The editors of National Review, after years of bashing the media while showing blind fealty to the executive branch under George W. Bush, have finally stopped biting their tongues and come out and said it: The president should exercise iron control over which reporters have access to information, including exclusion of those who displease him.


We found this passing strange, as the editors’ point is not just to wax indignant about others in the media, but to actively crush the concept of a free press. In response to the story that appeared in Friday’s New York Times (and other papers) detailing the government’s secret program to track financial transactions of suspected terrorists around the world, NR’s editors proclaim, “The administration should withdraw the newspaper’s White House press credentials because this privilege [of access to the government] has been so egregiously abused, and an aggressive investigation should be undertaken to identify and prosecute, at a minimum, the government officials who have leaked national-defense information.”


That’s right. A publication staffed by journalists (whether they like to consider themselves as such or not) has officially called for the government of the United States to ban a publication from covering the White House whenever it is unhappy with what is written. Tony Snow, the White House spokesman, dismissed such action earlier today, though it’s worth looking at the NR editorial anyway, if only to counter the spin coming from some on the right.


A little further on, the editors repeat their plea, writing, “Publications such as the Times … should have their access to government reduced. Their press credentials should be withdrawn. Reporting is surely a right, but press credentials are a privilege.”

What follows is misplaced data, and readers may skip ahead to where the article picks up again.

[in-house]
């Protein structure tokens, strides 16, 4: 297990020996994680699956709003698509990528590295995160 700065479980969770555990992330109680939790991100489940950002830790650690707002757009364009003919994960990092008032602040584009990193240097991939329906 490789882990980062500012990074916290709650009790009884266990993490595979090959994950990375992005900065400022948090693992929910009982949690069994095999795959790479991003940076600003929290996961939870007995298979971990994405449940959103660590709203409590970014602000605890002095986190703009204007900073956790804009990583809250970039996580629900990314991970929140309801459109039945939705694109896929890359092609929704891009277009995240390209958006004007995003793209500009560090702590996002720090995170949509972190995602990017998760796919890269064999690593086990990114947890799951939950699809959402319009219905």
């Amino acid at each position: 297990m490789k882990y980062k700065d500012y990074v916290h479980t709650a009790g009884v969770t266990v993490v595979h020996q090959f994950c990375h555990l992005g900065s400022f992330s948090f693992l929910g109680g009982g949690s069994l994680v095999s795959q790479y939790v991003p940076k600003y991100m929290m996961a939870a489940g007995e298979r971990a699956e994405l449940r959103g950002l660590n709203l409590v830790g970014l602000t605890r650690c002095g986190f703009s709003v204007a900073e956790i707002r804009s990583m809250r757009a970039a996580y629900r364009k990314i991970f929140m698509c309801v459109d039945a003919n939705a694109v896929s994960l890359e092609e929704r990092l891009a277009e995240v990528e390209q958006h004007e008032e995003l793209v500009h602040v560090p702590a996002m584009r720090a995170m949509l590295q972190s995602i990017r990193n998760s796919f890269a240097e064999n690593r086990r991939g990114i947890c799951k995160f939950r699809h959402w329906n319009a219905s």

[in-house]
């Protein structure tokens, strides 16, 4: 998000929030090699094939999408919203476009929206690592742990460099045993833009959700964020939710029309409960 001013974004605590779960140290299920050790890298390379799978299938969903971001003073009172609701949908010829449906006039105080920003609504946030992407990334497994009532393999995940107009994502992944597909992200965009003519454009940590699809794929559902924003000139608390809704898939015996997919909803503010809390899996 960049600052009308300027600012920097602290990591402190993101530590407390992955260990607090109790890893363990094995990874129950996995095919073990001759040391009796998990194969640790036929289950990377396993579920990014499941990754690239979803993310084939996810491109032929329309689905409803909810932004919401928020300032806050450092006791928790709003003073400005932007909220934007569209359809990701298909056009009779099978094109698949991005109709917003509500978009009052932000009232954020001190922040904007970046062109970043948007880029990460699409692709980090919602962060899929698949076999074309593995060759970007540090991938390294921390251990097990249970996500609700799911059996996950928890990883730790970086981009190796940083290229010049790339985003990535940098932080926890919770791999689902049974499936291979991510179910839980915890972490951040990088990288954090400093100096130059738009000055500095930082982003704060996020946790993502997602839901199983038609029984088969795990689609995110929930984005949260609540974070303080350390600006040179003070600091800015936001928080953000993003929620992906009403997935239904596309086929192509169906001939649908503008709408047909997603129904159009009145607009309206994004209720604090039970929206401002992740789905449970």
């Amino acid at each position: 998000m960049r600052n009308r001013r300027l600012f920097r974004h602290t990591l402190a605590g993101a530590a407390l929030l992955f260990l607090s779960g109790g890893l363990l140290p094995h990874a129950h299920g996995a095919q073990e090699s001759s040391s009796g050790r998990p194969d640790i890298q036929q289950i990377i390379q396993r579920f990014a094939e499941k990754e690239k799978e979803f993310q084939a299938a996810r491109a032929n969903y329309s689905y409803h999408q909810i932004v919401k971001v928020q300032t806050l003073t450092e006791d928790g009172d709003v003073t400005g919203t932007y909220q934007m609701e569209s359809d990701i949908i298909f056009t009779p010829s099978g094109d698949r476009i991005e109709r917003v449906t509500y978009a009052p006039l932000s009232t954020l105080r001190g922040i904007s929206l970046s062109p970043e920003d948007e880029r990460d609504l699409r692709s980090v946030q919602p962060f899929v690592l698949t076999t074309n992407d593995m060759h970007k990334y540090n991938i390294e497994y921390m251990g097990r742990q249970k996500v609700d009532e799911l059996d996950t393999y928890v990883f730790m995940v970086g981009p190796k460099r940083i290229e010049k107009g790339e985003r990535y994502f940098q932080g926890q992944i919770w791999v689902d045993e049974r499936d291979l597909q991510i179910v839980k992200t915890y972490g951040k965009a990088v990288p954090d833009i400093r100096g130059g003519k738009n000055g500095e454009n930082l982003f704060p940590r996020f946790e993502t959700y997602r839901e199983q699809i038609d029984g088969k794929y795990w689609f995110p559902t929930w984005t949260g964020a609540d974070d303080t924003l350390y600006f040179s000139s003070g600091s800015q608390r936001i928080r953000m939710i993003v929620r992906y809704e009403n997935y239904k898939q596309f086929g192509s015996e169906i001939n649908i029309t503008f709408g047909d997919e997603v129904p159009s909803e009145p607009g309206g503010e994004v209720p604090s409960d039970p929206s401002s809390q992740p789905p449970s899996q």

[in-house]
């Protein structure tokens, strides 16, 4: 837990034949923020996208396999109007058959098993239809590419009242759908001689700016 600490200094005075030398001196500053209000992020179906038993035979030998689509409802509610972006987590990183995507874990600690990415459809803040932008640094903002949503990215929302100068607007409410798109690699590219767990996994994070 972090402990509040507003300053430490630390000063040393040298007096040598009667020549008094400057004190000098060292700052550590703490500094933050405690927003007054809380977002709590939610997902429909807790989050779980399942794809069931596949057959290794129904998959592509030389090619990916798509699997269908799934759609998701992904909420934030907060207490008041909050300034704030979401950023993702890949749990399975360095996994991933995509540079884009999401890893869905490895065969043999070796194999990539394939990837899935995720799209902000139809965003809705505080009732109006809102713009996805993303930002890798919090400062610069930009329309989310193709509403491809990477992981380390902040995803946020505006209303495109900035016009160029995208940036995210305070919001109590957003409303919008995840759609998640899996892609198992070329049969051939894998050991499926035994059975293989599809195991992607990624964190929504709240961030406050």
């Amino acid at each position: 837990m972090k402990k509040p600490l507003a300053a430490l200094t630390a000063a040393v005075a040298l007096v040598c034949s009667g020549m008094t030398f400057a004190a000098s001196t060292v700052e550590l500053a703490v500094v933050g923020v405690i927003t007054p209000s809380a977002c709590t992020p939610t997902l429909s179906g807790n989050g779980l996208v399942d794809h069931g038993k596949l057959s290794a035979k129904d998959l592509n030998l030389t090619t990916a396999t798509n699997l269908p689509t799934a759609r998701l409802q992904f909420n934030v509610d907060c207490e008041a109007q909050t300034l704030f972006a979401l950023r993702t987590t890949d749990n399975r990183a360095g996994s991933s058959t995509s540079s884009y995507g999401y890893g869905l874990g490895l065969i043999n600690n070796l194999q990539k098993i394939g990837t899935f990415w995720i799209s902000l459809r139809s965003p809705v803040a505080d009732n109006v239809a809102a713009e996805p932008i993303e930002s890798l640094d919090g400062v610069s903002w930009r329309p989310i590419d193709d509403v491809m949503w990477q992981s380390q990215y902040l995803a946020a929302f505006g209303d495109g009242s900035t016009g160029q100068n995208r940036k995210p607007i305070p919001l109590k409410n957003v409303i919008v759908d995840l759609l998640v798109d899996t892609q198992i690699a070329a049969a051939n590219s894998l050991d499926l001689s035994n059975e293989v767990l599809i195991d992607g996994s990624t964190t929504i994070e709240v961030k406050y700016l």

There’s no doubt that publishing an inside account of sensitive national security issues is a complicated and morally fraught business, but no matter how eager the NR’s editors are to give up their constitutionally guaranteed rights, it’s about time they realized that while having a free press is a messy business, it’s also one that we’ve managed successfully for over two centuries. As Bill Keller, executive editor of the Times, put it in a letter to readers last Sunday, “[a] reasonable person, informed about this program, might well decide to applaud it. That said, we hesitate to preempt the role of legislators and courts, and ultimately the electorate, which cannot consider a program if they don’t know about it.” (That said, Keller really should say more about the thought process that went in to publishing the story. His note is fine, but doesn’t go far enough.)


As for the NR’s proposal, imagine if the Times’ access to the White House were really to be cut off — what kind of leverage would the administration then have in advocating democracy and free speech in other parts of the world? Not only would it make the United States look hypocritical, it would also take away our moral standing when criticizing other governments for suppressing dissent and free speech.


Of course, as is so often the case, NR was taking its cue from one or more right-wing politicians. Rep. Pete King (R-N.Y.) told Fox News’ Chris Wallace this past Sunday, “I’m calling on the attorney general to begin a criminal investigation and prosecution of the New York Times, its reporters, the editors that worked on this, and the publisher … I believe they violated the Espionage Act, the Comint Act.”

Paul McLeary is senior editor of Defense Technology International magazine, and is a former CJR staffer.